2017 Winners for “Design a Brain Experiment” Competition

The time has finally come to announce this year’s champions of the Dana Foundation’s annual “Design a Brain Experiment” competition, where we asked high school students across the country to try their hand at creating an original science experiment to test theories about the brain. Every year, the competition judges face the challenge of selecting two winners from a tall stack of impressive submissions. However, this year made history with a first-ever tie for our second-place winners!

Medha_Palnati FullSizeRender

Photo courtesy of Medha Palnati

The first place prize of $500 goes to Medha Palnati from Westford Academy in Massachusetts for her impressive submission, “The Use of CRISPR Technology to Test Gene Therapy as a Treatment to Early-Onset Familial Alzheimer’s Disease in Zebrafish.” Palnati’s proposal explores the potential of using an exciting new experimental form of gene therapy to treat early-onset Familial Alzheimer’s disease (FAD). FAD is usually caused by an inherited gene mutation and occurs in about five percent of all people with Alzheimer’s disease. Palnati’s research proposal uses zebrafish as a model to test this potential therapy.

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A Social Approach to Tackling Zika

Social media has proven itself to be a useful tool for rekindling old friendships, networking for prospective jobs, staying up-to-date in breaking news, and now, mapping the spread of rampant epidemics. With the Zika virus the latest public health threat to make headlines, scientists have been using data from social media, blog posts, news sites, and Google search terms—to name a few—to curate models that help map the spread of the virus.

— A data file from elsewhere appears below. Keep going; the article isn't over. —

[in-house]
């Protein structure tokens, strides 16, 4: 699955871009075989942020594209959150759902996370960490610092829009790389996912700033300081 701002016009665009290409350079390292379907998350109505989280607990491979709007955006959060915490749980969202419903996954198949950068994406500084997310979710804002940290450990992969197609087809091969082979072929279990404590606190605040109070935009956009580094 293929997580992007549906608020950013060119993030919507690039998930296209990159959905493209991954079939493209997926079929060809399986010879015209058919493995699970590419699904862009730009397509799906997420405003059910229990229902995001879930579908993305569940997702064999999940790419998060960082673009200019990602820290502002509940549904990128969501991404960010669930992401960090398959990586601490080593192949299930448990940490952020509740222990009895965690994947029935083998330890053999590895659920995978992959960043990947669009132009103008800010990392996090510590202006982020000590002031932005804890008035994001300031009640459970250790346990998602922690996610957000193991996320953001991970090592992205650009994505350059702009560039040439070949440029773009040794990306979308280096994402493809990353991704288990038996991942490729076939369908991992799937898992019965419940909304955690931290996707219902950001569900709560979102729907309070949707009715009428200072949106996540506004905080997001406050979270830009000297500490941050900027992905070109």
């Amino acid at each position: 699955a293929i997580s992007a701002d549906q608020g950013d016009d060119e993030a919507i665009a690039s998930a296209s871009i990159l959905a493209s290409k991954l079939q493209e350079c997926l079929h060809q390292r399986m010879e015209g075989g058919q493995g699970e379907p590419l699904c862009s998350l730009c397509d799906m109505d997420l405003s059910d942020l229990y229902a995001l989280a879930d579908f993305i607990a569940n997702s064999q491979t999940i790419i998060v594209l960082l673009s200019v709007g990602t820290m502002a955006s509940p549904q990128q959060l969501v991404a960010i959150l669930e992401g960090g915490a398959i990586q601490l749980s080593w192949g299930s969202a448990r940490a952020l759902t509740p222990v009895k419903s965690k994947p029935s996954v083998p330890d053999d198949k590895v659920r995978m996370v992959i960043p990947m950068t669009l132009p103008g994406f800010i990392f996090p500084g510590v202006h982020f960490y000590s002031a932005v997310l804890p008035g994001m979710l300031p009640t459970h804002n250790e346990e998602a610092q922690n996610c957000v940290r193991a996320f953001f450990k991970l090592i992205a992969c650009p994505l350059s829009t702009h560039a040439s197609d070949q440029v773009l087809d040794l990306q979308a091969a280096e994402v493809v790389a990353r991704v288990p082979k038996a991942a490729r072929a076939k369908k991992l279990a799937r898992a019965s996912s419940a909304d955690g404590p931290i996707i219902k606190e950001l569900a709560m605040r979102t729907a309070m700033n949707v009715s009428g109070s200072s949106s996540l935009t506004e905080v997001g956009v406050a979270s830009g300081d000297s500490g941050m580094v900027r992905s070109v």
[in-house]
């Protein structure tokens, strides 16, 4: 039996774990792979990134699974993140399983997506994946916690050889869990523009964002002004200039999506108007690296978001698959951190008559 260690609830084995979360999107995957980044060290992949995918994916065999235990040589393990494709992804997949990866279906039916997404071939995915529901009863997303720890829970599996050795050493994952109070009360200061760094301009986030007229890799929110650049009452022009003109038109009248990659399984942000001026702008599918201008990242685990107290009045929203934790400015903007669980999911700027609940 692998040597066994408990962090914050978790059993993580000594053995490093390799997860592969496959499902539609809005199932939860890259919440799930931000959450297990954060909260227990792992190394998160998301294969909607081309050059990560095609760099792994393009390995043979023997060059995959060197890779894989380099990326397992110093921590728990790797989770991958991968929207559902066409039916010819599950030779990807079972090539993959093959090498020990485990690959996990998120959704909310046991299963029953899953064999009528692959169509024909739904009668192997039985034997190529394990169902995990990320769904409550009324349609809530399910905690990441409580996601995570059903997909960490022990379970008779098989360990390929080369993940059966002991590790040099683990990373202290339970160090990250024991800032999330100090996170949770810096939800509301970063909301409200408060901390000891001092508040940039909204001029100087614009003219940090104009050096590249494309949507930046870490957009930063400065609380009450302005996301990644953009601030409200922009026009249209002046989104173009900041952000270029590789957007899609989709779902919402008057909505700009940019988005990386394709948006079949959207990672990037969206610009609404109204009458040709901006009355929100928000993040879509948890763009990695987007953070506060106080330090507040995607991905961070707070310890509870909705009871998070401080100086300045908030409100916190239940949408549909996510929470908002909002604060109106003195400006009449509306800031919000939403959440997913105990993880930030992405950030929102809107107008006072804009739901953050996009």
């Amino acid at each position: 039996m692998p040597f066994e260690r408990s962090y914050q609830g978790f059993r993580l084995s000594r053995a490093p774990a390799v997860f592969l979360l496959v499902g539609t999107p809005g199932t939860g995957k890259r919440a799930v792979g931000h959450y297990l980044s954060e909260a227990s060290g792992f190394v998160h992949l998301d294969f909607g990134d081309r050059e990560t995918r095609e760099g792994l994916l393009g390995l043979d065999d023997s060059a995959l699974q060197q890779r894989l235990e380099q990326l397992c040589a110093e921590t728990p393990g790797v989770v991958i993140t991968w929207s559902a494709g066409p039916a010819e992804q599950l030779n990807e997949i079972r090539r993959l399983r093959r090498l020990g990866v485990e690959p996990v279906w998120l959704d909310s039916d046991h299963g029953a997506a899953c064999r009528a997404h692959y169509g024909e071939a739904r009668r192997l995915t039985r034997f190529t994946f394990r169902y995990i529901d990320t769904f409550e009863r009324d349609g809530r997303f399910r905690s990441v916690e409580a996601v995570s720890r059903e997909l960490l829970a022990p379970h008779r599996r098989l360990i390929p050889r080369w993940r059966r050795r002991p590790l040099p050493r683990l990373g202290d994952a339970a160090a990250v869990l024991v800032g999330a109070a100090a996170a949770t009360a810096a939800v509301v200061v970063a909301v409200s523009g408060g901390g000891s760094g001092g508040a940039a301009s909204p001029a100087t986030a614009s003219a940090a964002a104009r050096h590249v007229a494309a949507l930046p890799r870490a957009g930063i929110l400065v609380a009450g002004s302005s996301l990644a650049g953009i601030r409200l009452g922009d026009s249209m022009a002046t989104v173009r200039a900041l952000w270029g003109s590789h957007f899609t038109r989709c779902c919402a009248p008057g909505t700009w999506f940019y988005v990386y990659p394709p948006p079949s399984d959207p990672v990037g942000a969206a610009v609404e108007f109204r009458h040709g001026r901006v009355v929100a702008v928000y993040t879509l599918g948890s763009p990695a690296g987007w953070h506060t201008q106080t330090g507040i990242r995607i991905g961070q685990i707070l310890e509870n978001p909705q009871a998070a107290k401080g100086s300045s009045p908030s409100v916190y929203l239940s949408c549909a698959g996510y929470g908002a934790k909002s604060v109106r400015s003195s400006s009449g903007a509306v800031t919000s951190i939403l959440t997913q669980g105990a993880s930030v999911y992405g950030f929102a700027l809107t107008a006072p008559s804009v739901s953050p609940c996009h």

“This is a field called digital disease detection…Essentially, it tries to be the weather.com for disease outbreak,” said John Brownstein, chief innovation officer at Boston Children’s Hospital. Brownstein was joined by Johns Hopkins Medical School’s Hongjun Song at the latest in a series of Capitol Hill briefings, which took place on July 6, in Washington, DC. Together with the Dana Foundation, the American Association for the Advancement of Science (AAAS) has been hosting these public briefings for the last six years.

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